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Hi I have looked at other posts on lilac but would welcome advice. When I moved into our old cottage 4 years ago I had the beginnings of a cottage garden and wanted to develop it, I love lilac and the first thing I bought, from a newspaper offer I think, was a lilac tree. It has grown well, 8 foot tall, is in shelter/ sun but has only ever produced 4 flowers that I remove after flowering. 

Someone advised me to dig it up as a dud. Should I keep waiting? Should I cut it back in October, if so how? Should I feed it or will that just promote leaf growth? It's a great specimen if only it flowered like all the ones I stop to sniff over other people's fences!


  • weejennyweejenny Posts: 386

    No leave it I was told it takes eleven years to flower. I dont know if thats an old wives tale but my lilac cant have been far off that when it flowered. Its flowered every year since

  • Thanks for giving me hope weejenny! So it might flower by the time it gets too big for the garden! Did you leave yours to its own devices or cut it during those 11 years to keep itsshape/size?


  • BookertooBookertoo Posts: 1,306

    If you cut lilac back in October, you cut off all the wood upon which it could flower the following Spring.  The time to prune lilacs is immediately after flowering, so that they have a chance to have hardened shoots for the next year upon whch they will flower.

    If you cut it back very hard, i.e. ground level,  you will get lods of smaller 'trunks' instead of the central one I am assuming you have now.  Some folk like this and do so, you just want to think about it before you begin. 

    Some plants do take a long time to begin to flower, much will depend whether it is a grafted tree or not.  We have a clematis that took 7 years before it fldowered, and does so prolifically every year now.  Patience is often a virtue in gardening. 4 years is not long in a trees life, especially if it is not a grafted specimen. 

  • Thanks bookertoo, So it sounds as if I haven't done anything wrong and must just wait. The first 3 years it had flowers on one branch and I wondered if it had been grafted - probably - and the rest of the tree was 'infertile' or something (sorry to be so ignorant, but like roses are grafted onto vigourous stock but you dont want that to emerge and take over..) This year there was one sorry looking flower and I didn't notice if it was on the same branch.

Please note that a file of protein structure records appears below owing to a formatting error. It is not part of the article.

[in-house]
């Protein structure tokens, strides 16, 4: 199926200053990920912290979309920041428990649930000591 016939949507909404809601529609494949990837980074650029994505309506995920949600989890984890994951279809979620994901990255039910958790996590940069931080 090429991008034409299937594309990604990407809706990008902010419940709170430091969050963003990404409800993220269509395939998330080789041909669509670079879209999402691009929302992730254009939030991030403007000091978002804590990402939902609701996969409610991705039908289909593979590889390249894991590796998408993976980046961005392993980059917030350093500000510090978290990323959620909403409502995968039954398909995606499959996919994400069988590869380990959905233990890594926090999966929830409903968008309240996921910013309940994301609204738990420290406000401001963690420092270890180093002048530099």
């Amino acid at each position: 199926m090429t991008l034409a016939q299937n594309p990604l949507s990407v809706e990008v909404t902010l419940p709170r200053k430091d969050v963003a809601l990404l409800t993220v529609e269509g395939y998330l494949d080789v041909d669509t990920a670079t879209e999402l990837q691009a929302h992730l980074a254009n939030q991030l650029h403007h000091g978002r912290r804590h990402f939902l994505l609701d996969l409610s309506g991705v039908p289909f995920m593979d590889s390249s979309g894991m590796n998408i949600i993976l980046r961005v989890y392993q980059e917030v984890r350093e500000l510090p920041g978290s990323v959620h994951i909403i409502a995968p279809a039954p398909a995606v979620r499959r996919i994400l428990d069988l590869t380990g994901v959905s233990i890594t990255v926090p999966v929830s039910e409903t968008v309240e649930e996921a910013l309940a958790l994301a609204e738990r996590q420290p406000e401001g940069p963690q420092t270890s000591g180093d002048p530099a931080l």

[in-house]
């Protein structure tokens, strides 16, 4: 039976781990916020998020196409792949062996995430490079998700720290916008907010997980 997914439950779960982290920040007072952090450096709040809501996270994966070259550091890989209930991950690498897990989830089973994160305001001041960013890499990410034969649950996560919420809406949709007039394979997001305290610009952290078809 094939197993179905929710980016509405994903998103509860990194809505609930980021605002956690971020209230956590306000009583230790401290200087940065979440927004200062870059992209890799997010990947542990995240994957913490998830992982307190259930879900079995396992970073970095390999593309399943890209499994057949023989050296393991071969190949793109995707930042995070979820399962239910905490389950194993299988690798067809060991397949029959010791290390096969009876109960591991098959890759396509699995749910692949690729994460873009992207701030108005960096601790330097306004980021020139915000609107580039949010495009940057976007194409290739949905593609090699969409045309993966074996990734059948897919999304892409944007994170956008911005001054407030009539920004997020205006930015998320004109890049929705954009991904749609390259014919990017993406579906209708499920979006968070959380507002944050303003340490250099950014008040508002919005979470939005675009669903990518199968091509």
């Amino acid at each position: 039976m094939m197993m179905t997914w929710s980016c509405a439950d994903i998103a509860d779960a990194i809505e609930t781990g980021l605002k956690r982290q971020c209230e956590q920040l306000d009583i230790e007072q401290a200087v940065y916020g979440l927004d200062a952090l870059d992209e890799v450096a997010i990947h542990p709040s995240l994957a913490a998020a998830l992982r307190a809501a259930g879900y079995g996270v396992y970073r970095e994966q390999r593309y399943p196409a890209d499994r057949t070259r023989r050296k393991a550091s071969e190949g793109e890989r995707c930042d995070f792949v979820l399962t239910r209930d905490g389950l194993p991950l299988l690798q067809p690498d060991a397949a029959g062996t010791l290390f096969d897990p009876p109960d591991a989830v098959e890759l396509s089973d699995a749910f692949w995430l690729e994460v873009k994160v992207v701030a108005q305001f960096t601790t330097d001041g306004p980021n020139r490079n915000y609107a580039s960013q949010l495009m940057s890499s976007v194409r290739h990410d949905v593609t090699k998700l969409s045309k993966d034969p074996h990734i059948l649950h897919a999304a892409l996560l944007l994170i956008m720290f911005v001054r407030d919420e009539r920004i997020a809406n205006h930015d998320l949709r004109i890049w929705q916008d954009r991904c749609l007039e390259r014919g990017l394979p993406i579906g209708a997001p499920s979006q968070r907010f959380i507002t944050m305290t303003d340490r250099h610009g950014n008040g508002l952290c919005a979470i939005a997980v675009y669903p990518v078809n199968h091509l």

It will soon have some sweet peas to wind through and flower on it so I will continue to be hopeful. It is just that I notice andcovet 'abandoned' ones in wasteland/carparks flowering their socks off! I have 2 reluctant clematis as well but the honeysuckle is compensating!

  • Hi,could anyone tell me when and how i should prune a rhodadenrun?at the moment it's about 7ft tall but i don't want it to grow into a tree,three years ago it had 1 flower and this year it had 7 flowers and the new shoots are about 8ft tall,is there a certain time of year?i also was going to ask about lilacs, but i think greengirl mentioned cutting them back in october,is this right.Thanks.

  • DovefromaboveDovefromabove Posts: 86,945

    No, you've misunderstood about pruning lilacs - have a look at the post by Bookertoo above and  you'll see she explains that they should be pruned immediately after flowering.  If you prune in October you will get no flowers the following spring.

    Rhododendrons shouldn't need much pruning - just occasional cutting out of the old wood to rejuvenate the plant.  It won't grow into a tree, but some varieties are quite large shrubs.  Do you know which cultivar you have?  Did it come with a label with a name on it?

    Gardening in Central Norfolk on improved gritty moraine over chalk ... free-draining.

  • Thanks for giving me hope weejenny! So it might flower by the time it gets too big for the garden! Did you leave yours to its own devices or cut it during those 11 years to keep itsshape/size?


  • daituomdaituom Posts: 83

    Don`t prune the Lilac, leave it to it`s own devices, BUT start feeding weekly with a high potash fertiliser. This should encourage flowering next nyear.

  • weejennyweejenny Posts: 386

    Ive not touched mine. Mine turned out to be a white lilac I was so happy with that

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